Joint ventures: Hip replacements are pretty commonplace operations these days. Yet there are still a lot of unknowns.
Hips and hip implants have been the cornerstone of bioengineering for the past 50 or so years, generating cross-disciplinary collaborations that give rise to new disciplines and creating new specialisms within existing disciplines.
And creating endless debate and research work: put the words "hip" and "implant" into the search engine of Sage Publications, the leading academic publisher in this area, and you find more than 2,000 proper, refereed academic papers have been written on aspects of the subject in the past 20 years in engineering journals alone.
Hips are fascinating to many disciplines and the engineering problems that they throw up just keep on coming, says Anne Neville, professor of engineering at the University of Leeds and a leading researcher at what has become the UK's, and perhaps the world's, strongest engineering department dealing with the topic.
Neville's own background as an engineer is in tribology, the science of rubbing and friction and the effects on surfaces, originally in her case with particular application to oil and gas industry structures. But hip implants, she says, are fairly similar: "If you take a subsea valve in the oil and gas industry the kinds of things that you're worried about are fairly similar to the things if you put a hip joint into a body," she says.
Putting a hip implant, a new ball and socket joint, into a human body starts out with a passive film between the two surfaces and a very close fit. "But then you get movement and that passive film gets removed and it's very similar to what happens in the oil and gas industry if you get sand attending the surface," she says. "Ifs a process called tribocorrosion: tribology is the movement that extends the corrosion. Sometimes because you're in a biological environment it can help, because the proteins may give you extra protection, but in some cases the proteins augment the corrosion process.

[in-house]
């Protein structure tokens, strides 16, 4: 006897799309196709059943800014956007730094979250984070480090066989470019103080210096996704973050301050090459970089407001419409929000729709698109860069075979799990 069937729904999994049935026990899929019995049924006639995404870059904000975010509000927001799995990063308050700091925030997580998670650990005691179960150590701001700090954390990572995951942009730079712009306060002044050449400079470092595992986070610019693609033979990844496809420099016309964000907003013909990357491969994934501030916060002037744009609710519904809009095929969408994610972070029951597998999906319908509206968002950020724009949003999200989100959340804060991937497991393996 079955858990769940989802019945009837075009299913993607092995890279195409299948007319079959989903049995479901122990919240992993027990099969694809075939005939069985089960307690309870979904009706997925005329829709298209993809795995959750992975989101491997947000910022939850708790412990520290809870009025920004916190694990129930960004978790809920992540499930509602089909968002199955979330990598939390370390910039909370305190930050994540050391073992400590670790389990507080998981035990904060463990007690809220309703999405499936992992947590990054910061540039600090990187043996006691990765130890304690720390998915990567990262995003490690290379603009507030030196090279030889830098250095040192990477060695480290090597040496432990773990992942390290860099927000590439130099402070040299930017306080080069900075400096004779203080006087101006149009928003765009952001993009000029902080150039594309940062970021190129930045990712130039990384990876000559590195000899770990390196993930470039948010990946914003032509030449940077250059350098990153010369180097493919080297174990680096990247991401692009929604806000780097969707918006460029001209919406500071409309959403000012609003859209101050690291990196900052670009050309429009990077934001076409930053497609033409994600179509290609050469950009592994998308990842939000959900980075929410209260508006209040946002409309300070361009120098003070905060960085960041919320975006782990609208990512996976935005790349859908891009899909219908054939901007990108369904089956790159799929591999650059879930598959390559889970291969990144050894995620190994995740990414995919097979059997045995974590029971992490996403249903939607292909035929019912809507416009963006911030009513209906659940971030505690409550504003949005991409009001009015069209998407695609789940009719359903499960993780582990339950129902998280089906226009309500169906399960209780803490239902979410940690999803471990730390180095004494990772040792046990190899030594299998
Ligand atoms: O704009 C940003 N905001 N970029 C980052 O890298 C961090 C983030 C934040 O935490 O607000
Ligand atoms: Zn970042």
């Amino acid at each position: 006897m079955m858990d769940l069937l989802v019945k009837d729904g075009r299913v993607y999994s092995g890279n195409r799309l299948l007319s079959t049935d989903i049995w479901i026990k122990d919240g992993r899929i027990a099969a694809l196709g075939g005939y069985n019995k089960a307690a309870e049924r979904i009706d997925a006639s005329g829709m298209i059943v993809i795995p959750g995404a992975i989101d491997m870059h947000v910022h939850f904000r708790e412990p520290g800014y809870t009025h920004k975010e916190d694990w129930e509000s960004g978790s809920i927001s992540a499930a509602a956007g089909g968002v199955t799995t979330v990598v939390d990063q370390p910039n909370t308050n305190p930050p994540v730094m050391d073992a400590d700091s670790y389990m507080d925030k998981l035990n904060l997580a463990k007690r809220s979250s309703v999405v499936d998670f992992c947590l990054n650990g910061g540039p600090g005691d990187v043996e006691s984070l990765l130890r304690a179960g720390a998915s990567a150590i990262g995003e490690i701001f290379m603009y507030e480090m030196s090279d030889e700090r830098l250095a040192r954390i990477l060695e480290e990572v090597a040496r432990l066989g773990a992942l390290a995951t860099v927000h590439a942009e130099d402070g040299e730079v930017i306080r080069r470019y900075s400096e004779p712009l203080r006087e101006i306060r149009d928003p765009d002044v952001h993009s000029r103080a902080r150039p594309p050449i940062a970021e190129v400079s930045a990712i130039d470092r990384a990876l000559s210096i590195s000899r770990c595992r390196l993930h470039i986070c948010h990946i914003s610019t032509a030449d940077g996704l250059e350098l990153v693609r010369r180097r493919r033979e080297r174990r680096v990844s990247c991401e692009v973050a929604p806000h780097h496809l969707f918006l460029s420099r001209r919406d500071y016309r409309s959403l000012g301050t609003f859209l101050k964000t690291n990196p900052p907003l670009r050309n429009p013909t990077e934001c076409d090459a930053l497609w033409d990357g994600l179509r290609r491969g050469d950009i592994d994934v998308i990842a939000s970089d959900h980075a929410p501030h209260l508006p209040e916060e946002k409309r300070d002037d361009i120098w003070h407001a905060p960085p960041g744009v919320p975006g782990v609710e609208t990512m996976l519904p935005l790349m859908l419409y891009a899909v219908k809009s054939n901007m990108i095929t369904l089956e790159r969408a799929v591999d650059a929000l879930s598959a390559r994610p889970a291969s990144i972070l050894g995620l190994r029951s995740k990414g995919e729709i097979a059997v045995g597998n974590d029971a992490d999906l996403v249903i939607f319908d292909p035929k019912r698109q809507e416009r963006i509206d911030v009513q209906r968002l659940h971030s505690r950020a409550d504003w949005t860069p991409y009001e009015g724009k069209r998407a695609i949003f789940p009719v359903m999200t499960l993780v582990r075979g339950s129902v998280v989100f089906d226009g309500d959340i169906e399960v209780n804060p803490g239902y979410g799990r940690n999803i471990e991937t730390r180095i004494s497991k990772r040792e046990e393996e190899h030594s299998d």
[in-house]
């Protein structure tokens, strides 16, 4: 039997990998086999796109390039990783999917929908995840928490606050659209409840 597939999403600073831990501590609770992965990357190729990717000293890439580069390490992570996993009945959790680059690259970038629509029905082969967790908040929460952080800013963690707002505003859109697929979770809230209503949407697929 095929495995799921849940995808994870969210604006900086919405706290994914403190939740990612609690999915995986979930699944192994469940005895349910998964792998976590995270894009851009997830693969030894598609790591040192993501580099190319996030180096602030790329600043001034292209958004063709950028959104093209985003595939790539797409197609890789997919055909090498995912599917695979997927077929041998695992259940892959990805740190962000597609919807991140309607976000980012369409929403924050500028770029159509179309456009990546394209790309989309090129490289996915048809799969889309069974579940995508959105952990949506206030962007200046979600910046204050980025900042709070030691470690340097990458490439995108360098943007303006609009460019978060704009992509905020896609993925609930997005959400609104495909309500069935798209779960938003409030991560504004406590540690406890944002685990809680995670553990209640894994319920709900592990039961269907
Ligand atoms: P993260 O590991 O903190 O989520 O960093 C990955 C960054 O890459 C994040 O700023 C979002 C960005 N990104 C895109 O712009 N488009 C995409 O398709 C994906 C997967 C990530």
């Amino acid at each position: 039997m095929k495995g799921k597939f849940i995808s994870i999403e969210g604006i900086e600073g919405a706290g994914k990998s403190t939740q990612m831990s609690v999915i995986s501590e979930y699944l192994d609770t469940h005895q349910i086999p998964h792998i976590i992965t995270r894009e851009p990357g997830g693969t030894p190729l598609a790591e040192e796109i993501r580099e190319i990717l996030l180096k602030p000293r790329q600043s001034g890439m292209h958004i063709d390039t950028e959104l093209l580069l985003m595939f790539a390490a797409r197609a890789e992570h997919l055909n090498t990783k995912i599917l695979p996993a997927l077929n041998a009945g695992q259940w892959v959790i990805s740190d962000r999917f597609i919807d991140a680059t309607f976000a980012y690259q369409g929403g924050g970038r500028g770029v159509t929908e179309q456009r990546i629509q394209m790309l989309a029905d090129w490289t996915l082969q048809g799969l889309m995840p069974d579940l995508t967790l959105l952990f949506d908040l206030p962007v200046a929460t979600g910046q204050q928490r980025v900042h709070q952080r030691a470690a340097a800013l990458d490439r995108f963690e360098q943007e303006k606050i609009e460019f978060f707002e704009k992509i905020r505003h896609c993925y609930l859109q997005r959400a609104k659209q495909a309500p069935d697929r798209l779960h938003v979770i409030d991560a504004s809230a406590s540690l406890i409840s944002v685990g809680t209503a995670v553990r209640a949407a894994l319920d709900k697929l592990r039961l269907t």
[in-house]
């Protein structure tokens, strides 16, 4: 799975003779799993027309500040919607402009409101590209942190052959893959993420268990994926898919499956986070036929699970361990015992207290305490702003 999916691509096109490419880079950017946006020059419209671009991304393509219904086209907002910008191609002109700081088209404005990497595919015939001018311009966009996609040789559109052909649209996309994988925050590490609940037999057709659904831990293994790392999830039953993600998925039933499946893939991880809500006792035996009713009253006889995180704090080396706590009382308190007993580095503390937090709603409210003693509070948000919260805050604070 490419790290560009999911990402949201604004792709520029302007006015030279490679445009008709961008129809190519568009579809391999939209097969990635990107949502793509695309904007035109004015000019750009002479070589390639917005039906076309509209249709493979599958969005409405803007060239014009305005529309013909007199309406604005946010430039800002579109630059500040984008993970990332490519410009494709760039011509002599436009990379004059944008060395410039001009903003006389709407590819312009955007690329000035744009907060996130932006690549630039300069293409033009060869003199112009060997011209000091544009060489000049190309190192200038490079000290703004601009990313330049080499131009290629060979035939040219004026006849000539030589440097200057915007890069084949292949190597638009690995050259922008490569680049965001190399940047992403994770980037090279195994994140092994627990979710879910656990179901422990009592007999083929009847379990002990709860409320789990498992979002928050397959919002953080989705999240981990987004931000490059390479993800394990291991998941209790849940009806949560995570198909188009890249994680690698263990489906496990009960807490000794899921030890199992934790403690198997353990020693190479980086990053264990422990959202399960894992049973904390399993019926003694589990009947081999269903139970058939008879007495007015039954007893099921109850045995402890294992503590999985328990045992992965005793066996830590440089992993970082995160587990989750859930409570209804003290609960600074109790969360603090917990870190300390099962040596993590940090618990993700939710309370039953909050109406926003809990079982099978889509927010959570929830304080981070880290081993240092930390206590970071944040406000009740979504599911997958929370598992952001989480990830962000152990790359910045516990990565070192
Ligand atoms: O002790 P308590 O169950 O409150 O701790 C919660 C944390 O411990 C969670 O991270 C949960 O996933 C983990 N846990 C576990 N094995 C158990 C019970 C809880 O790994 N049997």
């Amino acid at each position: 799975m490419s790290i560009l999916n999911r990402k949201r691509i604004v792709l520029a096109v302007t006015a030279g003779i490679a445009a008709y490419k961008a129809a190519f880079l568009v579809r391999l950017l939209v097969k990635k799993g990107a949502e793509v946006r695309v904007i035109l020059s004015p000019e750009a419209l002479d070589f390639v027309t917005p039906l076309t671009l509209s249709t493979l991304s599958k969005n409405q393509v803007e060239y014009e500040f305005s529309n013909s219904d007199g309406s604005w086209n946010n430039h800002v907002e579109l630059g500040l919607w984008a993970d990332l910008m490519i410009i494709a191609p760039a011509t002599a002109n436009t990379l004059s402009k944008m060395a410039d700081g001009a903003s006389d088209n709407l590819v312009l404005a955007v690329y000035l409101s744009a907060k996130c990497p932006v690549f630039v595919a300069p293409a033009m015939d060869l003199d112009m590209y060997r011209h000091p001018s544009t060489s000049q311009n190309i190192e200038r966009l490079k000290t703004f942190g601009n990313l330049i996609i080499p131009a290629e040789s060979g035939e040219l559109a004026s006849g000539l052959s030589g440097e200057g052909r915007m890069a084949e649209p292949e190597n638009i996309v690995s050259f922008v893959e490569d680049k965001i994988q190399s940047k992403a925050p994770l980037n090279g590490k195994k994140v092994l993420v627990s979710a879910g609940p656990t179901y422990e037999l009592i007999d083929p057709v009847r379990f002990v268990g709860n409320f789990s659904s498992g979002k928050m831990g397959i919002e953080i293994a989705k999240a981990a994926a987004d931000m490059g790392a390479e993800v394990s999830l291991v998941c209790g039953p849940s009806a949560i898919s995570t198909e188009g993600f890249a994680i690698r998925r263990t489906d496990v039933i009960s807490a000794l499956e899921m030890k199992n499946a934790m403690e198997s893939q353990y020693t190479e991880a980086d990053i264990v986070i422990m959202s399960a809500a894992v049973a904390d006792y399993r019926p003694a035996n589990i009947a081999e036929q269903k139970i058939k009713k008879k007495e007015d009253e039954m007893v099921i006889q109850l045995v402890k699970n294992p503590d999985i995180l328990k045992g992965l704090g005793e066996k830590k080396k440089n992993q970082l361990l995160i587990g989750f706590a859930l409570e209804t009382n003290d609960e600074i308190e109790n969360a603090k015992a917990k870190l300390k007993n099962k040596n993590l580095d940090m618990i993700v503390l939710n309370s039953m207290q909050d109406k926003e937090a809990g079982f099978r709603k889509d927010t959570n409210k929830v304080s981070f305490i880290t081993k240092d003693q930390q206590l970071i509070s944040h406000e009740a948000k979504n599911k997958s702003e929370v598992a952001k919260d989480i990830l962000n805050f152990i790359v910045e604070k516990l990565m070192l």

"The thing is that you're dealing with a very complex environment and because of that it is very difficult to predict exactly what will happen."
The difficulties are reflected in changes to the common practices of hip replacement, where there has been a constant succession of innovations in terms of the materials used, the ways the two parts of the prosthesis interact with each other and the way in which the whole structure is then integrated into the body and the bone, muscle and cartilage.
Further complexity has been brought in because of the sheer success of the procedure. Back when the early hip replacements were done, there was an expectation that the patient would get an extra 10 to 15 years of walking and working life out of the implant: now the archetypal late-middle-age candidate for a new hip wants maybe 30 years of activity. With this kind of complexity, there is a heavy burden on both modelling and testing, and a lot of national and international standards for testing hip joints in simulators. Leeds University, as a centre of the study of tribology, has some of the best facilities in the world for this. But, says Anne Neville, there are limitations.
"Essentially what you do is you take a hip joint and then you do say a million cycles on that joint and that would perhaps be equivalent to one month of patient use," she says. "But it's accelerating a test so that we can get the data back quickly and in the real process it's rather more complicated than just taking a million steps and working out what that means per step. We have to look at what a hip joint actually does: it doesn't just walk, and there are different loadings on it when people get out of bed or get out of a car. Knowing what the damage is that's associated with each of these cycles is very important too.